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We found that LetsGetChecked, Everlywell, Verisana, myLAB Box, and HRT ORG offer the best at-home cortisol tests. See which one is right for you.

Stress can be attributed, in part, to cortisol, which is known as the stress hormone responsible for the fight-or-flight response.

According to a 2018 study, high stress levels over long periods of time can result in high cortisol levels, which can negatively affect your health.

One way to manage stress is to test your cortisol production levels through an at-home cortisol test. While you shouldn’t self-diagnose a medical or mental health condition, these types of tests may provide key information you can discuss further with your doctor.

Keep reading for a breakdown of the five best at-home cortisol tests on the market.

At-home cortisol tests are used to check if your cortisol production levels are too high or too low.

Too much or too little cortisol can be a sign of an adrenal gland disorder. These disorders include:

At-home cortisol tests can be a good way to check your cortisol levels and gain insight into what may be causing the symptoms you’re experiencing before visiting your doctor.

The at-home testing market is becoming more popular and there are numerous options available. So, to ensure we chose the best at-home cortisol tests, we considered the following:

  • Cost: We selected at-home tests that span a range of budgets.
  • Ease of use: We included tests that are simple to use and provide clear instructions.
  • Laboratory standards: We prioritized companies that use CLIA certified labs, meaning they meet government guidelines for quality standards.
  • Privacy: We ensured that each brand valued data protection and used privacy measures like discreet packaging.
  • Speed of results: We selected companies offering speedy test results that are easy to access online.
  • Medical support: It’s good to know you’re not alone! So wherever possible, we’ve included companies that offer support when results are out of range, such as phone or telehealth consultation.
  • Reviews: Lastly, we read customer reviews to get a sense of user satisfaction, and only included those with great feedback.

At-home testPriceHormones testedCollection methodResultsWhy we chose it
LetsGetChecked Cortisol Test$99cortisolfinger prick5 daysinstructions are easy to understand, and you receive confidential results via their secure platform
Everlywell Sleep & Stress Test$199cortisol, cortisone, melatonin, and creatinineurine samplea few daysresults are reviewed by an independent, board certified physician in your state
Verisana Cortisol Saliva Test$49.95cortisolsaliva sample3 weeksone of the more affordable options available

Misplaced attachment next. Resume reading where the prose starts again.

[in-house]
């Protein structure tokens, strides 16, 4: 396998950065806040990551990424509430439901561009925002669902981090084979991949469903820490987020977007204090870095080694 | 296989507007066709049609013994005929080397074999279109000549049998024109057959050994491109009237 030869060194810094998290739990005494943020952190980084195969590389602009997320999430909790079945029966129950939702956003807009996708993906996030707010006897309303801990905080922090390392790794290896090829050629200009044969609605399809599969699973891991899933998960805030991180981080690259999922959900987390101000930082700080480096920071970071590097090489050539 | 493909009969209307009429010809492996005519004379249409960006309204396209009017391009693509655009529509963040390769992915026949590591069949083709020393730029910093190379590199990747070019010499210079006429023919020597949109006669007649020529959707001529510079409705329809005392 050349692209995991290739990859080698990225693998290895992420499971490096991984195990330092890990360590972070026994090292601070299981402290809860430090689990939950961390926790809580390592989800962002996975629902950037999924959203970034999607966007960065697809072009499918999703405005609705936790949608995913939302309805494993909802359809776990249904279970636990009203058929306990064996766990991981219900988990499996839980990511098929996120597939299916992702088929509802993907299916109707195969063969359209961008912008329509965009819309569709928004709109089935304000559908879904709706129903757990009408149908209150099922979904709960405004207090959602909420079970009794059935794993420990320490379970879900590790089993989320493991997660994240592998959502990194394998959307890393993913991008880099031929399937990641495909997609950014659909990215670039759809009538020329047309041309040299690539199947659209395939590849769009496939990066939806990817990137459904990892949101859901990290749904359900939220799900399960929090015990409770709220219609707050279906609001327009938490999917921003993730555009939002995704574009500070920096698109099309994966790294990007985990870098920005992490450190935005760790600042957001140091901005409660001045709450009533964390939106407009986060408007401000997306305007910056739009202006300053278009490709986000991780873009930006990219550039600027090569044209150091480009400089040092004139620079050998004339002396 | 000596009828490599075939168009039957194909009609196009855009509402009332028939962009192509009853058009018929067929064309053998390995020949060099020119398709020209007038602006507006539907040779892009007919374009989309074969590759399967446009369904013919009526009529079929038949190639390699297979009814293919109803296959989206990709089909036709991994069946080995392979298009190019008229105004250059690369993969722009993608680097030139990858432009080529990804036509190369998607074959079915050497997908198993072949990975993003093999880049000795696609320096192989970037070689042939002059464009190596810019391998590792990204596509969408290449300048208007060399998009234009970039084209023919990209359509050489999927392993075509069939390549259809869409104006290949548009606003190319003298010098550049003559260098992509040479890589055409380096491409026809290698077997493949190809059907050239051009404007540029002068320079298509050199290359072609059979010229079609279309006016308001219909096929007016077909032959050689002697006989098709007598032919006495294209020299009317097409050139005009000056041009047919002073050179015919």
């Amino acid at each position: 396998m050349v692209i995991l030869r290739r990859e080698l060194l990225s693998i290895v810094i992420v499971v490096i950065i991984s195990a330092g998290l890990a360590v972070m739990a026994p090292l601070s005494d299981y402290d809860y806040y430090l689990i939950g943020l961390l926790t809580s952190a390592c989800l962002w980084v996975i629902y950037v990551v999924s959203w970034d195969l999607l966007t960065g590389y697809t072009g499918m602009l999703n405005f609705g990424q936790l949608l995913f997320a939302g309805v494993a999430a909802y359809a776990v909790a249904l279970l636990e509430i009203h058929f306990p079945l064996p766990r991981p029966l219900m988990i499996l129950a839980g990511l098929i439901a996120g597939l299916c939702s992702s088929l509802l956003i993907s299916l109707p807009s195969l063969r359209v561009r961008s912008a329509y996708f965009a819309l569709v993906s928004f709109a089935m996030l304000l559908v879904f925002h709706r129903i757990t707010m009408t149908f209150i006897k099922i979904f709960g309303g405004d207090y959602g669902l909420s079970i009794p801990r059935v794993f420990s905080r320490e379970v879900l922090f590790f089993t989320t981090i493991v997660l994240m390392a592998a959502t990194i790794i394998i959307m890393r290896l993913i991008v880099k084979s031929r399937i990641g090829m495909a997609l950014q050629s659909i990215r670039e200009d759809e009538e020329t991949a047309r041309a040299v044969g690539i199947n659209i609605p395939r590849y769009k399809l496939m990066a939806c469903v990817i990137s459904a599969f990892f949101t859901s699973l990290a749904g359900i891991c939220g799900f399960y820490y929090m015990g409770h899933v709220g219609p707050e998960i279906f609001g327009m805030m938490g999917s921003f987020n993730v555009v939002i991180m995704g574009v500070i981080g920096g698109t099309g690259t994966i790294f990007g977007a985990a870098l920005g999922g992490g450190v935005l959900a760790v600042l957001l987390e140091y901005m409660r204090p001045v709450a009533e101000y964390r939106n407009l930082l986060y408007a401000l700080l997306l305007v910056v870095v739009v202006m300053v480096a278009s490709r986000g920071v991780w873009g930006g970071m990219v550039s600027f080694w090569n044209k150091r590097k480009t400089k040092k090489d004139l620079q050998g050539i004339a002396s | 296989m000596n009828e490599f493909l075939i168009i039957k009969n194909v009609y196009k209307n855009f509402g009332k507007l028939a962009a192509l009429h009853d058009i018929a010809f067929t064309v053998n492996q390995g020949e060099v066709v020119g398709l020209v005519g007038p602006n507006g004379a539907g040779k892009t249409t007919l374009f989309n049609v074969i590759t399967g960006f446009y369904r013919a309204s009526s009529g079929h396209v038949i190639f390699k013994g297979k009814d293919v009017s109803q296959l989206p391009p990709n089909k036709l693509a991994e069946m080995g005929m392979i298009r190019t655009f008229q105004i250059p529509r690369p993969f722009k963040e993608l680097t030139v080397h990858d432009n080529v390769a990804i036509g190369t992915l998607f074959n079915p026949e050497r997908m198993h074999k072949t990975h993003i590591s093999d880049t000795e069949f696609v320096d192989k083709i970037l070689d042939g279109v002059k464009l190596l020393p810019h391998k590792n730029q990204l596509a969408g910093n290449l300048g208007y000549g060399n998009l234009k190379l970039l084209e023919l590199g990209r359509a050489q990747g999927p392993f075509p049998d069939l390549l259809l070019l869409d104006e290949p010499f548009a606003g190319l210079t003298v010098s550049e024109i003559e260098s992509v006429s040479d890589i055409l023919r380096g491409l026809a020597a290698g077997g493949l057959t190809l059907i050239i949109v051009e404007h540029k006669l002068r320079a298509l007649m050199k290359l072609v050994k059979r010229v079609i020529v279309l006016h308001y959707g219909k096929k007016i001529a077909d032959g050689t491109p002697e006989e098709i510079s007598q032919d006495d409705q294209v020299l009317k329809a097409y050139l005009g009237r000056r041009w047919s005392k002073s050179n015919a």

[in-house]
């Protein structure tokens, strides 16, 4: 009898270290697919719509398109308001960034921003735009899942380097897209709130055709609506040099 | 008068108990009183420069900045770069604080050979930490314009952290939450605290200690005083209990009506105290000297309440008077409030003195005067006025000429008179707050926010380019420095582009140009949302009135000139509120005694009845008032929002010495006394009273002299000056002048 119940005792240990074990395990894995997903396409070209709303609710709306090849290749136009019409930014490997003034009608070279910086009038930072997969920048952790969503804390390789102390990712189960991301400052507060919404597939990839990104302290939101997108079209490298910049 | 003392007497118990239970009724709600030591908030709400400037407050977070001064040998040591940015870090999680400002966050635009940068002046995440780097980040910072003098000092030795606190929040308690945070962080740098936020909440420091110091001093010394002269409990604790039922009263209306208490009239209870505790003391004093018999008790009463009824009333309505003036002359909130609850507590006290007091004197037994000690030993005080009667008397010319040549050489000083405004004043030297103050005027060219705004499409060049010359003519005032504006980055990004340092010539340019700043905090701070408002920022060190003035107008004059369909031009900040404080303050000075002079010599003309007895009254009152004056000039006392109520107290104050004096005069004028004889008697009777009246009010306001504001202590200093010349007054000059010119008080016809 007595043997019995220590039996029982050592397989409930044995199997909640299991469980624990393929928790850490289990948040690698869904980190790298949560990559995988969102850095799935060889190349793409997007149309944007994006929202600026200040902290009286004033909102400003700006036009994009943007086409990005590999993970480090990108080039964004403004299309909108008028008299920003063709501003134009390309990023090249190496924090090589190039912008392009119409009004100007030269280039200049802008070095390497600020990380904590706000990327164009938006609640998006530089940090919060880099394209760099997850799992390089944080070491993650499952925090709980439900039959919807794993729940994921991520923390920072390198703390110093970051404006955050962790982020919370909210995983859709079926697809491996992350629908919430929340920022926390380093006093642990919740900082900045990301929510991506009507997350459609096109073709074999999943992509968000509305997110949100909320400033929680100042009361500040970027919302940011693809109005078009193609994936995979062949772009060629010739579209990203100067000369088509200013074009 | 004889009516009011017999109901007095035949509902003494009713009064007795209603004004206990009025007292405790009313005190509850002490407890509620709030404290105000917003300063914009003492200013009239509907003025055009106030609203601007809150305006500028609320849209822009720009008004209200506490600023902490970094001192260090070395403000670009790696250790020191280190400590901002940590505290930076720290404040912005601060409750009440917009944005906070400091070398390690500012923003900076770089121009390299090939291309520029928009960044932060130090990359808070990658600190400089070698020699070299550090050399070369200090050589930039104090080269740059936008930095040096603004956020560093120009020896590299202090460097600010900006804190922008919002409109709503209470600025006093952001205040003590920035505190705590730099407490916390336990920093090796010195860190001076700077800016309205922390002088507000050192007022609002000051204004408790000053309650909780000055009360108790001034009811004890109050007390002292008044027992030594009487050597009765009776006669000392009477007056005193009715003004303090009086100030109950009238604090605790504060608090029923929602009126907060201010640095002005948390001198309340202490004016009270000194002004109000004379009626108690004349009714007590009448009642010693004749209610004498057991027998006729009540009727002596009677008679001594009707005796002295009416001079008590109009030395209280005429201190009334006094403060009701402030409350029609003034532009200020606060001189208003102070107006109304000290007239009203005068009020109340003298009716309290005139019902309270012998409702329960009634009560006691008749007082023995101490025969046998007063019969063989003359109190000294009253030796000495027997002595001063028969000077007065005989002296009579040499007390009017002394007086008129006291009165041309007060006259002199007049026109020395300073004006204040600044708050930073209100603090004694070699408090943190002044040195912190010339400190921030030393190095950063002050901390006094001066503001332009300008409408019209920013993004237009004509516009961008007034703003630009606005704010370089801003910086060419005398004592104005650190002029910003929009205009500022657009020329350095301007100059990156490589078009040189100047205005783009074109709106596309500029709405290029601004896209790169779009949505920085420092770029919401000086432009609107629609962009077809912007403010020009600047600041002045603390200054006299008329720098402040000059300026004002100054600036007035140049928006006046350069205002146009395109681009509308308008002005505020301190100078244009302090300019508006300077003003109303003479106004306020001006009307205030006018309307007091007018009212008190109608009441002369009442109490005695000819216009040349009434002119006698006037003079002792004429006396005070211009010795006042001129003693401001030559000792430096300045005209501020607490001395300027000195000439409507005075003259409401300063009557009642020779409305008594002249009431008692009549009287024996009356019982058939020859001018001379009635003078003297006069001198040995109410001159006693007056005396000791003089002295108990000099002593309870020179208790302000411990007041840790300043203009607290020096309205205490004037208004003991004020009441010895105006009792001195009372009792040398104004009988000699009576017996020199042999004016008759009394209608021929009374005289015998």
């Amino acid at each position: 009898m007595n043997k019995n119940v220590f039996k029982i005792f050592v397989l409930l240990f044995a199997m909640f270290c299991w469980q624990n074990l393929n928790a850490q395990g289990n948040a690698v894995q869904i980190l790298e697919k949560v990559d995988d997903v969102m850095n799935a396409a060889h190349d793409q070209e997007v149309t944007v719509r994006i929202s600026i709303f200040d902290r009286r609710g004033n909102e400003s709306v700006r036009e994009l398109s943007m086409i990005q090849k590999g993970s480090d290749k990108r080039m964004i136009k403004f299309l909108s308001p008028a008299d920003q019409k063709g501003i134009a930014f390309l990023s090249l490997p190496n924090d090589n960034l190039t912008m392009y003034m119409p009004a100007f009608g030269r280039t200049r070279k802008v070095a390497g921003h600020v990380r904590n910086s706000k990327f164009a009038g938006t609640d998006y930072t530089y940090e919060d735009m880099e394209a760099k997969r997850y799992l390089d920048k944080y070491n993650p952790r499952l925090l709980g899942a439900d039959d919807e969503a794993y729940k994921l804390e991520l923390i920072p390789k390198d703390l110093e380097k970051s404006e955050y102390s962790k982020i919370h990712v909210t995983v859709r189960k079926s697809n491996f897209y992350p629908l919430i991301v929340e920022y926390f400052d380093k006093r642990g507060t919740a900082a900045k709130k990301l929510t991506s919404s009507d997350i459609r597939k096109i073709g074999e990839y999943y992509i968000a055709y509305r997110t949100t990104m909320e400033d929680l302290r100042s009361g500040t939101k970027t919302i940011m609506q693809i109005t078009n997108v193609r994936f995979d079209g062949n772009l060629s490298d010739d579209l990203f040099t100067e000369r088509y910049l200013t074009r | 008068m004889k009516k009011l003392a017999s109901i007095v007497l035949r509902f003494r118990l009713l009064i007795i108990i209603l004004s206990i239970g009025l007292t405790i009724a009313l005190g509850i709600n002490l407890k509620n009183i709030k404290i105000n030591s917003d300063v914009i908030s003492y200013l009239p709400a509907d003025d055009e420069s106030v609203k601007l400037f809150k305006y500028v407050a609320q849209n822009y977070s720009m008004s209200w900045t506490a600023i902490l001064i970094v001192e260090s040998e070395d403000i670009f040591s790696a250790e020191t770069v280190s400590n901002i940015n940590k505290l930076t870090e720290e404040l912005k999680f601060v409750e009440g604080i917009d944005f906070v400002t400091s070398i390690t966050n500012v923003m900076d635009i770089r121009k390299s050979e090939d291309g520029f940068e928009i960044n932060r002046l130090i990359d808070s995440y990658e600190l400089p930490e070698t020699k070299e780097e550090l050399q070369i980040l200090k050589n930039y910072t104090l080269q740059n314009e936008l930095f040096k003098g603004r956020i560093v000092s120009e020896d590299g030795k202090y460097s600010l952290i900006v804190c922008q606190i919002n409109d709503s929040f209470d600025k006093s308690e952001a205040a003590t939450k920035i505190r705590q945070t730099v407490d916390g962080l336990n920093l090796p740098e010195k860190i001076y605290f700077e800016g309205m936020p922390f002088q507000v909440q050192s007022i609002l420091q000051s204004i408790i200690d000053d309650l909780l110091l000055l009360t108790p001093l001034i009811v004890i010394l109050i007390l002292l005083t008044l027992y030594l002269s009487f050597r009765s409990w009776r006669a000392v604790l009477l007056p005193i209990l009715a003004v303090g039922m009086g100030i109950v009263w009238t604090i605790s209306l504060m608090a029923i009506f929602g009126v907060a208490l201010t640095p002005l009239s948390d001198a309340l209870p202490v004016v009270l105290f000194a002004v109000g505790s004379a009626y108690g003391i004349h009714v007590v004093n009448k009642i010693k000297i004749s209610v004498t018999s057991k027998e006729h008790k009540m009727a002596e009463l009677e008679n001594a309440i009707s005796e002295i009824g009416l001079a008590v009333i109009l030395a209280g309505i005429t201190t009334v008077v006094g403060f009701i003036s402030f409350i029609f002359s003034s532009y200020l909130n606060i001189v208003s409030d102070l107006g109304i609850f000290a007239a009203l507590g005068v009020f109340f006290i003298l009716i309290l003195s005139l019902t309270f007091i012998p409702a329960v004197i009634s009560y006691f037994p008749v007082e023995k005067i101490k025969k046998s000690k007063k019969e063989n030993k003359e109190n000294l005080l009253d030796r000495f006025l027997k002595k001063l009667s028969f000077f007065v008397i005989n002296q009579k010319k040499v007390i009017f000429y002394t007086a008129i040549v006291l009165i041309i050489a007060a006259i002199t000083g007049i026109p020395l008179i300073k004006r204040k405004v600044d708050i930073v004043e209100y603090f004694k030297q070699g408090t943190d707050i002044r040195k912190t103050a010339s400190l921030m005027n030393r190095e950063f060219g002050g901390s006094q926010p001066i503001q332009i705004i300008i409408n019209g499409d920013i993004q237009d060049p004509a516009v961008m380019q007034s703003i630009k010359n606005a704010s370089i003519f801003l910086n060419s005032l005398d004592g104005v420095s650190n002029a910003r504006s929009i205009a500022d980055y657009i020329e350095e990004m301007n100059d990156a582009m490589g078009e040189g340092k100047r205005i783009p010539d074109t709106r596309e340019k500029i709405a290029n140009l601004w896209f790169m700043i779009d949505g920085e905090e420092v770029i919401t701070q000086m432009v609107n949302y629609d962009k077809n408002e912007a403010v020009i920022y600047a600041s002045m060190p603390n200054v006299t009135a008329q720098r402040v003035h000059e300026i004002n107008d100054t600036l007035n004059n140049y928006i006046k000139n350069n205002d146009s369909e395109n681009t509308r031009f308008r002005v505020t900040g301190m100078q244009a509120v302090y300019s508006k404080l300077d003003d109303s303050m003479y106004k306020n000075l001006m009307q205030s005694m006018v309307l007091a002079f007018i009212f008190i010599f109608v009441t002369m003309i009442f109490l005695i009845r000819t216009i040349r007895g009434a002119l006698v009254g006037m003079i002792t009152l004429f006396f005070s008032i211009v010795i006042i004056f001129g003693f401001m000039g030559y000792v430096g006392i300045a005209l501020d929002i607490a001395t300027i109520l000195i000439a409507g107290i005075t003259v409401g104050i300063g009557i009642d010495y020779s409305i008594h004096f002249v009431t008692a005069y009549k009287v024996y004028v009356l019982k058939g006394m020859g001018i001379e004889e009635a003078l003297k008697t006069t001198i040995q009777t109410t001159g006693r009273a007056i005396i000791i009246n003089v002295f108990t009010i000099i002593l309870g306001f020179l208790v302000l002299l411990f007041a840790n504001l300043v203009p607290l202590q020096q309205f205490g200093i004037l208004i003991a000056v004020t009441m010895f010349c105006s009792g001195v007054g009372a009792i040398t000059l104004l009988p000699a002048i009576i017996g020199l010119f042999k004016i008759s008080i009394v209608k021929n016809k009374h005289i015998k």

myLAB Box Adrenal Stress Test$149cortisol and DHEAsaliva2–5 daysquick turnaround for results and easy sample collection
HRTOrg Cortisol Saliva Test$135cortisolsaliva5–7 dayschoose between receiving your results by email or in the mail

Cortisol is also known as the stress hormone. It plays a vital role in the body: Cortisol helps maintain blood pressure and blood sugar. It breaks down carbohydrates, lipids, and proteins. Cortisol can even help fight infections.

Your adrenal glands — the two small glands that sit above your kidneys — make cortisol.

If your cortisol levels are too high or too low, you may notice some symptoms and a decline in your health. You may also have a disorder in your adrenal glands, which can be serious if left untreated.

Cortisol levels vary throughout the day. They’re typically highest when you wake up in the morning, and they gradually decrease as the day goes on.

Because of this, most at-home cortisol tests require you to collect a sample first thing in the morning. Others may ask that you collect a sample at several points during the day.

Your doctor may also instruct you to take the test at a certain point of the day, depending on if they think you’re making too much or too little cortisol.

The collection methods for at-home cortisol tests vary. Some require a blood sample, while others use saliva or urine. Be sure to follow the manufacturer’s instructions when taking the test.

After sending back your sample, expect to get the results from an at-home cortisol test in anywhere from a few days to a couple of weeks.

You may want to take an at-home cortisol test depending on the symptoms you’re experiencing. If you have too much cortisol you may experience symptoms of Cushing’s syndrome, and if you have too little cortisol you may experience symptoms of Addison’s disease.

Low or high cortisol?

Symptoms that may indicate low or high cortisol levels include:

  • severe fatigue
  • headaches
  • difficulty concentrating
  • weight gain or weight loss